Senior, sometimes I forget where I came from. They're changing this place. No more cursing at the students, no more fuckery to be had in the shop. We're like...professionals now.
We always were before.
I never got to thank Senior Banto for the warning. I owe you guys too much, and now I don't know where you went. For the transmission in the truck, for the beer. For setting me up with Allie, even though I balled it up.
Most of all, thanks for giving a shitbag a chance.
What they did to you wasn't right, forcing you out like that. It took me damn near six years to figure out what happened, and I would have done the same.
The reason behind you and you alone taking the fall was a river muddied by Clinton, Albright, my own immaturity. I know now, having seen the events again through the perspective that only half a decade can bring.
You did what a Chief is supposed to do, you defended your people for better or worse and then accepted the responsibility when others lacked courage and conviction.
Damned sense of duty. If I was a quitter I would have thrown in the towel years ago. You motherfuckers can take your Helo Master Plan, your COMHSMWINGPAC, your mandatory degrees and shitcan it all.
I busted my ass for you clowns for twelve years, now you want to change the rules of the game on me? So, Mike, thanks for playing and we realize that we told you if you gave everything in your life that was valuable we'd take care of you in the end.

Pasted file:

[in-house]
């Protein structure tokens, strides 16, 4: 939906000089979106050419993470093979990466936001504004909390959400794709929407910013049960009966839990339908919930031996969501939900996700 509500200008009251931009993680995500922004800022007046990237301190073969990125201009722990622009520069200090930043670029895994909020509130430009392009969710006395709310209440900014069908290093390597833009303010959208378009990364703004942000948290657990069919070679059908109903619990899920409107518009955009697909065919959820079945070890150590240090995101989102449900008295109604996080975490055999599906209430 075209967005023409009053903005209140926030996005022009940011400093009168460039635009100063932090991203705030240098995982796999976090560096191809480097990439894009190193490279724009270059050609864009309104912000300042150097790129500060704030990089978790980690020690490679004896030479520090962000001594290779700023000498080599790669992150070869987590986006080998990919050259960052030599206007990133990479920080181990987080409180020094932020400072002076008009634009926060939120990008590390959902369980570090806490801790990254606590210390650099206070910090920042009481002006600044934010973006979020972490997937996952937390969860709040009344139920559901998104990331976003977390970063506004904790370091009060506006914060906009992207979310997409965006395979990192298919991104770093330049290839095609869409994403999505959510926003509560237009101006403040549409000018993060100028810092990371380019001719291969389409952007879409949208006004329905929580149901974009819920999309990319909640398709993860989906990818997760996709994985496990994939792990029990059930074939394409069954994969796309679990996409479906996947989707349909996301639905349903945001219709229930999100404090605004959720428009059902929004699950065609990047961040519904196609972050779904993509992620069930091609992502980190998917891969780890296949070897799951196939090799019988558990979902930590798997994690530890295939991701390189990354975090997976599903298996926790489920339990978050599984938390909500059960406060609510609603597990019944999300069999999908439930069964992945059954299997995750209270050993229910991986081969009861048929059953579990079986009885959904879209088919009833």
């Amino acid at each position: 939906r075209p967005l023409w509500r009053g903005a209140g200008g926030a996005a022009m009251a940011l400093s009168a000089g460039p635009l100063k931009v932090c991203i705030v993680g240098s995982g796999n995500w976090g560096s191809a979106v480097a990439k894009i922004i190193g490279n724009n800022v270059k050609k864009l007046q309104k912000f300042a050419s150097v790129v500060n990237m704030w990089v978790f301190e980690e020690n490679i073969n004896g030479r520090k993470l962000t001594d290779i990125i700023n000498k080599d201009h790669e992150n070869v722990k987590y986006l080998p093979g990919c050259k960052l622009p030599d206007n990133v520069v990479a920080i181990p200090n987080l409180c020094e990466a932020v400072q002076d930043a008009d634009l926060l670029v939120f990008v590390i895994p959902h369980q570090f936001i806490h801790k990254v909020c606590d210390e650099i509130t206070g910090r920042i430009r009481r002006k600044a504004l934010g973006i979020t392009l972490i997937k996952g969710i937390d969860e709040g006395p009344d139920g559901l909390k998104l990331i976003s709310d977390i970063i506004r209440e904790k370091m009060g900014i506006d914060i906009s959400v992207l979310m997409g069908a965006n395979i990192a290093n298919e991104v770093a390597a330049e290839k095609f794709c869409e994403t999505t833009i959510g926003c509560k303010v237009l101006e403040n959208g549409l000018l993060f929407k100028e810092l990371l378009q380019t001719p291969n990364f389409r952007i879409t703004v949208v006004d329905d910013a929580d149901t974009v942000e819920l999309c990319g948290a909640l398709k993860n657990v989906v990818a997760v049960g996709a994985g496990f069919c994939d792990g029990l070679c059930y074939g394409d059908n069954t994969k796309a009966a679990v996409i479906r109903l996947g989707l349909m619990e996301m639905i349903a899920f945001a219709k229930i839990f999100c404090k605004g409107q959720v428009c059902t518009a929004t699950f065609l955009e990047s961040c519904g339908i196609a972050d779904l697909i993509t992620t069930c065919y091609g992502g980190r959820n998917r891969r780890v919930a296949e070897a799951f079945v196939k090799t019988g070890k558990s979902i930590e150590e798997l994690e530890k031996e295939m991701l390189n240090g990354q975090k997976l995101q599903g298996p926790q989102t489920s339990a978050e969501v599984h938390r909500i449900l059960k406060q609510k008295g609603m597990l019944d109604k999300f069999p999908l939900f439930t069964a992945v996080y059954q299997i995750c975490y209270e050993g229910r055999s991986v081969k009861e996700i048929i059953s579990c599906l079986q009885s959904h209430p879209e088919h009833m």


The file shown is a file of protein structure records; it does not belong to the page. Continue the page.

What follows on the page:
But see, that's not the way things work anymore. We're all about looking good on paper see. We don't want technicians anymore. We don't want mechanics anymore. We want a bunch of dipshits that can't troubleshoot worth shit, but they sure do look good for our college graduation statistics.
The other day, my new XO was going through my service record and evals. Right in the middle of all this, he looks at me and says:
"Real middle of the road guy, aren't ya AT1? Never really done anything special have ya, but nothing really bad either. Huh. Kinda of a zero, dontcha think?"
"I guess, sir."
The day that Senior Wendell retired was one of those painfully bright southern California days, sunlit heat mixed with the lingering coolness of early morning fog. This was to be a ceremony in which I would not participate, here I would sit as a guest.
Later, I was invited to join them at the Chief's club on NAS North Island. Something of a big deal for a wiener of an AT2 who smoked too much, worked too hard, shot his mouth off a little too much. Chief Dowen and I are talking about a gripe on one of the birds when Senior Banto comes orbiting around the open courtyard to where we are standing.
"You see the back of Ron's shadowbox?" He asks, something significant bouncing around behind his eyes.
"No, I didn't."
"C'mere." We walk over to where all of the doodads and whatnot from the retirement ceremony are laid out on a table. It seems bizarre that an entire 23-year career can end and yield nothing more than some framed ribbons and a neatly folded flag. Senior Banto gently lifts the box up, leans it forward and points to a small brass plaque on the reverse. There are words engraved there, they read:
There is no justice. Just us.
Someone taps me on the shoulder and I turn to find myself facing the atypically somber Senior Wendell. "And Yurei, you're one of us."
Thanks Senior, thanks for the trust. I'll do my damndest not to fuck it away.